This report explores the scope and magnitude of selected product safety challenges faced by consumers when purchasing tangible goods via e-commerce. It provides an overview of the government and business initiatives that have been carried out to protect consumers from three categories of unsafe products that are available for sale online in a number of jurisdictions. Such products include those: i) which have been banned or recalled; ii) with inadequate labelling and safety warnings; and iii) which do not meet voluntary and mandatory safety standards. The report is informed by the results of an OECD online product safety sweep in which 25 jurisdictions participated and inspected 1700 selected products available for sale online. 

>> More OECD work on consumer product safety


Algorithms and collusion: Competition policy in the digital age

The combination of data with technologically advanced tools such as pricing algorithms and machine learning is increasingly changing the competitive landscape in the digital markets. There is a growing number of firms using computer algorithms to improve their pricing models, customise services and predict market trends, which could generate efficiencies. However, the widespread usage of algorithms could also pose possible anti-competitive effects by making it easier for firms to achieve and sustain collusion without any formal agreement or human interaction.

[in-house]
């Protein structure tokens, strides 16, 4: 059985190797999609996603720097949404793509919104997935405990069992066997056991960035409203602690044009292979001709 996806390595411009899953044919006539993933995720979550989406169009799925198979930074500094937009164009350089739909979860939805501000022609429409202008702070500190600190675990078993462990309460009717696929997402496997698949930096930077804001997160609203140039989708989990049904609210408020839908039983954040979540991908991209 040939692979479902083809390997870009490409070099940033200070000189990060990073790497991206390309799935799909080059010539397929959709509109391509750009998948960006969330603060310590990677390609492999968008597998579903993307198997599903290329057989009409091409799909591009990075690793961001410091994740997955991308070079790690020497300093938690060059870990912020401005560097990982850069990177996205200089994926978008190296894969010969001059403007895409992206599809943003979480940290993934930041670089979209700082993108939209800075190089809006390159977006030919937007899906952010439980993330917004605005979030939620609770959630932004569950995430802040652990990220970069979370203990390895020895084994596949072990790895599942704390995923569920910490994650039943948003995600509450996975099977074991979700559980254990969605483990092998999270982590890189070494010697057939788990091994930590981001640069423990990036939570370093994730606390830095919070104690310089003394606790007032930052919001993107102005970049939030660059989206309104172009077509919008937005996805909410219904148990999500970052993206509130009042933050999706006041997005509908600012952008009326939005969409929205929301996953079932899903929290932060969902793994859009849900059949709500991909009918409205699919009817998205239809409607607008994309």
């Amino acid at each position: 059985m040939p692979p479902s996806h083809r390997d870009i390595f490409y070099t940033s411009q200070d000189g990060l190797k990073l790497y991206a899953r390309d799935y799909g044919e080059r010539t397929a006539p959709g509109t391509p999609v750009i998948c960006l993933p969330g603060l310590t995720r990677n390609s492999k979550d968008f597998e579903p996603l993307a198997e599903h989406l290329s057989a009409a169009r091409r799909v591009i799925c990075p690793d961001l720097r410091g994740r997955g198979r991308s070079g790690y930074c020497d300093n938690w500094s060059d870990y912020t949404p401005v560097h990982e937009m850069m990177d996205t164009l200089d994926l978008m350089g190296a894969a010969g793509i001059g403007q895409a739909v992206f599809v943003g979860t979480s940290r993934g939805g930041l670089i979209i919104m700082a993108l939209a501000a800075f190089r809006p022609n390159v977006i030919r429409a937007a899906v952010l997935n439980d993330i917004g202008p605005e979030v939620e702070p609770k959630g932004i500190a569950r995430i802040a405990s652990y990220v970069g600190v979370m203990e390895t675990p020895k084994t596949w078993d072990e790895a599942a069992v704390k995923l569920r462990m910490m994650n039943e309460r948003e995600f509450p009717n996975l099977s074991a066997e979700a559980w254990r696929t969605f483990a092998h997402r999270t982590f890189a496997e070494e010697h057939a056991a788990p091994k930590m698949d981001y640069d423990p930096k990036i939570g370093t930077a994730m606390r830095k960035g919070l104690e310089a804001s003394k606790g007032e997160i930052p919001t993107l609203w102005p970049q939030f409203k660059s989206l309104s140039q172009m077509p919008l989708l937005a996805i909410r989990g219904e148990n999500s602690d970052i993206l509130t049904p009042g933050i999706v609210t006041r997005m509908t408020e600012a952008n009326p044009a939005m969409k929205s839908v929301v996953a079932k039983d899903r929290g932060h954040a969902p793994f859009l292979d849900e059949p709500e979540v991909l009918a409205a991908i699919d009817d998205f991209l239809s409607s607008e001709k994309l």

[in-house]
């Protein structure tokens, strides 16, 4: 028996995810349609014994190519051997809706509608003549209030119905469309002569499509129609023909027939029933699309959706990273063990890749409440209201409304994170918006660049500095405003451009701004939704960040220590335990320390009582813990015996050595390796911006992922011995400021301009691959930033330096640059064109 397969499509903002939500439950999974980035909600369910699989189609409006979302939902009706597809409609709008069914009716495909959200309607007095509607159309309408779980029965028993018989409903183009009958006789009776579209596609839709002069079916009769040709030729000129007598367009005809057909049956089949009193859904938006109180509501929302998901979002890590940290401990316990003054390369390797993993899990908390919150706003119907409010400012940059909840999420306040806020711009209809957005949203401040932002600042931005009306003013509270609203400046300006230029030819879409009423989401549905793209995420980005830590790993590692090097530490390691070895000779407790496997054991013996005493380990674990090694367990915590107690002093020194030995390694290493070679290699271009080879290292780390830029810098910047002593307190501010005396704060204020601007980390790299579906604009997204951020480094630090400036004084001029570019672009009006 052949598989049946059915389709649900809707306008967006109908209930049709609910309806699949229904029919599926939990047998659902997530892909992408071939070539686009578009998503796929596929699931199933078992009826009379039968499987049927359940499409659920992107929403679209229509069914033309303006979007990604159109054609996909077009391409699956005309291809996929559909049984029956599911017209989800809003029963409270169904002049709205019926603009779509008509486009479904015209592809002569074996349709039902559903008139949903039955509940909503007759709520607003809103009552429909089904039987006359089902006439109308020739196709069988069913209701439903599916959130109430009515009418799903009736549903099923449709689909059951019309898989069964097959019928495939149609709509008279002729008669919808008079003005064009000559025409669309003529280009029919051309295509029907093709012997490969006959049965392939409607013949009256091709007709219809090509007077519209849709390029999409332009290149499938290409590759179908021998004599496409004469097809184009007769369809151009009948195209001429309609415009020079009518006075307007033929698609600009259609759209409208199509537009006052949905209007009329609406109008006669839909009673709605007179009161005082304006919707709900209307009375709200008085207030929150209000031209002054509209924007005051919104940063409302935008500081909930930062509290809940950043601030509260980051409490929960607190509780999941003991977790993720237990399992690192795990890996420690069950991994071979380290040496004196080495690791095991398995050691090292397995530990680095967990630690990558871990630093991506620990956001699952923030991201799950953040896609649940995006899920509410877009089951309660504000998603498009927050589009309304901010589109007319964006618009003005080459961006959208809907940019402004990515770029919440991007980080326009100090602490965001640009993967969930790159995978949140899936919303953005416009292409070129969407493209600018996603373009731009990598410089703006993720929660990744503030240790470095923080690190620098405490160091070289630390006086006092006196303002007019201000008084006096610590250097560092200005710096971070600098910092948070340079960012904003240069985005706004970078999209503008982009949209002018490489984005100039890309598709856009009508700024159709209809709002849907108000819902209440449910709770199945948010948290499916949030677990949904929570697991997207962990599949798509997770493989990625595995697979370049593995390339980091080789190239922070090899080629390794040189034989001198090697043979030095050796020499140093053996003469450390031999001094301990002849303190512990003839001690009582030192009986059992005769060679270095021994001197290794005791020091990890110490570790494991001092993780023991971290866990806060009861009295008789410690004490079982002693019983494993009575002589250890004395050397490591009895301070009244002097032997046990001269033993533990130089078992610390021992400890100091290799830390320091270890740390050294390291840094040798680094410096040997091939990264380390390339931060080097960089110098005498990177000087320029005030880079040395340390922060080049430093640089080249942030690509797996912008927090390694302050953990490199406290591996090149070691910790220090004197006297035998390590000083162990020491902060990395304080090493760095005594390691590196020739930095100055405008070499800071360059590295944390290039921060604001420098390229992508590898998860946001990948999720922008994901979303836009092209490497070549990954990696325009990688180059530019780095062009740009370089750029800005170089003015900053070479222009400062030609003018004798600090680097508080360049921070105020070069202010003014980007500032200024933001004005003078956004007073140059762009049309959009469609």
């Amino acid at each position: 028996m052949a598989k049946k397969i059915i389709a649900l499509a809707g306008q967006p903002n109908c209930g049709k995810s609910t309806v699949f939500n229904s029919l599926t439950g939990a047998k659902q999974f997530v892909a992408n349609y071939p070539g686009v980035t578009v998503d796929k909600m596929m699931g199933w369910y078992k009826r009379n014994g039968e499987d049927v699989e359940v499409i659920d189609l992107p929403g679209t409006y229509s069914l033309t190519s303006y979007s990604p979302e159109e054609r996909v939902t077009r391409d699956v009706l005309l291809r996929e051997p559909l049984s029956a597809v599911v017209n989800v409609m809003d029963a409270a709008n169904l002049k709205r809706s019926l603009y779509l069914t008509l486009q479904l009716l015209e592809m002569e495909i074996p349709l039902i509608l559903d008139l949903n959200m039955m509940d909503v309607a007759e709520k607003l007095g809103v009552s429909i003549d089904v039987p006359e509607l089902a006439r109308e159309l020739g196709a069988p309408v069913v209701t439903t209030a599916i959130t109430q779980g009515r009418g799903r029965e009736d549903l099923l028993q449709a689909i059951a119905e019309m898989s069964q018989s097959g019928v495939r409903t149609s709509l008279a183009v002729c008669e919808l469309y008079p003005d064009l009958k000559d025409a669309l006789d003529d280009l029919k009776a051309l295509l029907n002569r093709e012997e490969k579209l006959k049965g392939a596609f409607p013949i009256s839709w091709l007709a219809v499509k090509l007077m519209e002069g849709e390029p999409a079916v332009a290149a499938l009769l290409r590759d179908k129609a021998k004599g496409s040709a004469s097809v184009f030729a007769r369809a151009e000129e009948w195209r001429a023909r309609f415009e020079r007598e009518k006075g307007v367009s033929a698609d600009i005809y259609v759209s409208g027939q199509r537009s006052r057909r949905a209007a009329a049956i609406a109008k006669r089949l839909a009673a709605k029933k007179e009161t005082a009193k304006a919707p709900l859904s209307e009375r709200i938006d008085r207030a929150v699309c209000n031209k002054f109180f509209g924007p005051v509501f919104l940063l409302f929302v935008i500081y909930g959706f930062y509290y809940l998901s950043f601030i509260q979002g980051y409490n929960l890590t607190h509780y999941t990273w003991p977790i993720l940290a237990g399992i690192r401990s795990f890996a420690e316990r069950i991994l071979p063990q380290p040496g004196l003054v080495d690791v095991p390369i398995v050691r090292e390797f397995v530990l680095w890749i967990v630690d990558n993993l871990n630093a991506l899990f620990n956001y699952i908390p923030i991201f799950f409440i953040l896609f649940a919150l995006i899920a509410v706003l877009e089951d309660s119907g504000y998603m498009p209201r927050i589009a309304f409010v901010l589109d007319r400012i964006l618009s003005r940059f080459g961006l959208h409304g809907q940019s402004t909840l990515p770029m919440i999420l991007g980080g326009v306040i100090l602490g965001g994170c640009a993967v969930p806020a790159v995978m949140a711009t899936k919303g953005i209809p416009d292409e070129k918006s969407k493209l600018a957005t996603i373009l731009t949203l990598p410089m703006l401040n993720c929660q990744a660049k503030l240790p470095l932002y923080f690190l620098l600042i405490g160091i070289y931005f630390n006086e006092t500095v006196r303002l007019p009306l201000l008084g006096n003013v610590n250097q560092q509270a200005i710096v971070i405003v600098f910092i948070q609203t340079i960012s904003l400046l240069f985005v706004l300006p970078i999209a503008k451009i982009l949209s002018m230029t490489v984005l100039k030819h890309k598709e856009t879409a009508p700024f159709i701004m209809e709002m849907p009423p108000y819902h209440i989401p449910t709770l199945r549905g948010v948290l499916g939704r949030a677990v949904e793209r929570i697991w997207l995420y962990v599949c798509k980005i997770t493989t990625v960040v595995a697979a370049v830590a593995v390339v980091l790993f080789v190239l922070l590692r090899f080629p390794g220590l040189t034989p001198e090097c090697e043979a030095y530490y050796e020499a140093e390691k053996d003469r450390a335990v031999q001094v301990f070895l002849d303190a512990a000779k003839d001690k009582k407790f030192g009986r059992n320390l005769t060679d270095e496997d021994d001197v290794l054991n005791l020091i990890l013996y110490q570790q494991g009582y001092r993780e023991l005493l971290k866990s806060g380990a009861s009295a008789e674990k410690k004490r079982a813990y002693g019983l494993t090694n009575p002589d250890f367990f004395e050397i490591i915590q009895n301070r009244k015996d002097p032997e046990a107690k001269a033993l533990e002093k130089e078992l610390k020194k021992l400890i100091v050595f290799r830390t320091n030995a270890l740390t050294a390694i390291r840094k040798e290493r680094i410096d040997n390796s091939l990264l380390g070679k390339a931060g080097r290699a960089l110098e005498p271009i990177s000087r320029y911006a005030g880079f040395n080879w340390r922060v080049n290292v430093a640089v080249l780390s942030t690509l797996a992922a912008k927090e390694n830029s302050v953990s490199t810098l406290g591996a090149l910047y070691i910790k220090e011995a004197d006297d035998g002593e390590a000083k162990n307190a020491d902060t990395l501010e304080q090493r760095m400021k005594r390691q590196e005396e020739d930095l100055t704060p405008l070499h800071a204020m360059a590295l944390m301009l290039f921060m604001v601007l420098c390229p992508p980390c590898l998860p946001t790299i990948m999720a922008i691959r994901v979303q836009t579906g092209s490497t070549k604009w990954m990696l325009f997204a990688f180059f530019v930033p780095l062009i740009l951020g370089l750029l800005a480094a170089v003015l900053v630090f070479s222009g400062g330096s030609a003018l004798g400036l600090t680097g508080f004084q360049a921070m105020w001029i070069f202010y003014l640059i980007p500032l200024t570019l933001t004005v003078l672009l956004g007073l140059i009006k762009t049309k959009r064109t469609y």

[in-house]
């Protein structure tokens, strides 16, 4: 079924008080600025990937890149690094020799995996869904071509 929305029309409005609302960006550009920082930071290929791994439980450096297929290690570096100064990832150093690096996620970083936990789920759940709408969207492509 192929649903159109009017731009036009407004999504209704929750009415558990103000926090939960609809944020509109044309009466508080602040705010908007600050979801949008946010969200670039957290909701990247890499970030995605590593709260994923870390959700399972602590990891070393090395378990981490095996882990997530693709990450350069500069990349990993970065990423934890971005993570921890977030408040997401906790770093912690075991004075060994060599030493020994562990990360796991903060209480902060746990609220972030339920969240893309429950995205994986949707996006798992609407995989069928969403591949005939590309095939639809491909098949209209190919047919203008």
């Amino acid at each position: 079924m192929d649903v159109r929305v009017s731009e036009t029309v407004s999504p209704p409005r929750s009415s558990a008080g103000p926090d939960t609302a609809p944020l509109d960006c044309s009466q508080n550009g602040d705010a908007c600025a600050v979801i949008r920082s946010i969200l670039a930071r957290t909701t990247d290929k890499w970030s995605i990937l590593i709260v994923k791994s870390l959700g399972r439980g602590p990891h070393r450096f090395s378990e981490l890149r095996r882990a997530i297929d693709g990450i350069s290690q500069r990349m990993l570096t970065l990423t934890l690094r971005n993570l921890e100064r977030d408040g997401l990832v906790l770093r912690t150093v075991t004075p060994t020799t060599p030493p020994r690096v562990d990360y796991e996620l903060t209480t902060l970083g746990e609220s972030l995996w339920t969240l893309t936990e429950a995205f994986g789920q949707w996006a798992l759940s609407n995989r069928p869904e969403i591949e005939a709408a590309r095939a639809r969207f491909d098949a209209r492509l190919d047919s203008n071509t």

>> More OECD work on competition


Robo-Advice for Pensions

Riding the wave of technological innovation in finance, the robo-advice model has emerged as one potential solution to increase the accessibility and affordability of getting help to invest savings for retirement. These models are challenging traditional distribution channels, and are rapidly gaining market share in terms of assets under management. This report provides an overview of the types of robo-advisors that are now available and discusses the potential benefits, risks and challenges of such platforms.

>> More OECD work on pensions


Ensuring Financial Education and Consumer Protection for All in the Digital Age

With the unprecedented pace of technological change and the proliferation of digital financial services around the world, the need to strengthen financial and digital literacy is an important component of the international policy agenda. 

>> More on financial education and consumer protection